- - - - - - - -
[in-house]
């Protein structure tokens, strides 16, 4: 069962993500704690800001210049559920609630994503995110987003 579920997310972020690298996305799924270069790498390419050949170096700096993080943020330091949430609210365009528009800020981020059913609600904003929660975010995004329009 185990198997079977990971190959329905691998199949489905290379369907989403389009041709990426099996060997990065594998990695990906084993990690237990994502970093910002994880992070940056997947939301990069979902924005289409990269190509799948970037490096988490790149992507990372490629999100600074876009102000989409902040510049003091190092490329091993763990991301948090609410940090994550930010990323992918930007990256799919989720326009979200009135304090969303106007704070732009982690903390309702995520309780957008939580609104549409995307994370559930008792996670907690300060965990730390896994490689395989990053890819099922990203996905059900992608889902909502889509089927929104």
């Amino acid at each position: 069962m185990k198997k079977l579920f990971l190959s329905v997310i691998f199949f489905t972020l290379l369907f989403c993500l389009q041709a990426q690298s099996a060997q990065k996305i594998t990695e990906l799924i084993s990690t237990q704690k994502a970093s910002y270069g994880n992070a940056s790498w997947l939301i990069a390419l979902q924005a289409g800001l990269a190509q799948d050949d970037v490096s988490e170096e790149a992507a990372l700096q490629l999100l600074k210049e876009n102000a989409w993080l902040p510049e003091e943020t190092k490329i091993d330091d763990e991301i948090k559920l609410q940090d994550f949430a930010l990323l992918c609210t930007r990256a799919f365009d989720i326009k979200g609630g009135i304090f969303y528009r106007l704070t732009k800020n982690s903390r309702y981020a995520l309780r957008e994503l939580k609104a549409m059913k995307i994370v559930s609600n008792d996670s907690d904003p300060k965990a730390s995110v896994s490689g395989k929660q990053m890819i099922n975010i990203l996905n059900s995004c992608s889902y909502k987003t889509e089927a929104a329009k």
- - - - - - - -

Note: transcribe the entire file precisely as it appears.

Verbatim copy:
[in-house]
């Protein structure tokens, strides 16, 4: 069962993500704690800001210049559920609630994503995110987003 579920997310972020690298996305799924270069790498390419050949170096700096993080943020330091949430609210365009528009800020981020059913609600904003929660975010995004329009 185990198997079977990971190959329905691998199949489905290379369907989403389009041709990426099996060997990065594998990695990906084993990690237990994502970093910002994880992070940056997947939301990069979902924005289409990269190509799948970037490096988490790149992507990372490629999100600074876009102000989409902040510049003091190092490329091993763990991301948090609410940090994550930010990323992918930007990256799919989720326009979200009135304090969303106007704070732009982690903390309702995520309780957008939580609104549409995307994370559930008792996670907690300060965990730390896994490689395989990053890819099922990203996905059900992608889902909502889509089927929104």
């Amino acid at each position: 069962m185990k198997k079977l579920f990971l190959s329905v997310i691998f199949f489905t972020l290379l369907f989403c993500l389009q041709a990426q690298s099996a060997q990065k996305i594998t990695e990906l799924i084993s990690t237990q704690k994502a970093s910002y270069g994880n992070a940056s790498w997947l939301i990069a390419l979902q924005a289409g800001l990269a190509q799948d050949d970037v490096s988490e170096e790149a992507a990372l700096q490629l999100l600074k210049e876009n102000a989409w993080l902040p510049e003091e943020t190092k490329i091993d330091d763990e991301i948090k559920l609410q940090d994550f949430a930010l990323l992918c609210t930007r990256a799919f365009d989720i326009k979200g609630g009135i304090f969303y528009r106007l704070t732009k800020n982690s903390r309702y981020a995520l309780r957008e994503l939580k609104a549409m059913k995307i994370v559930s609600n008792d996670s907690d904003p300060k965990a730390s995110v896994s490689g395989k929660q990053m890819i099922n975010i990203l996905n059900s995004c992608s889902y909502k987003t889509e089927a929104a329009k």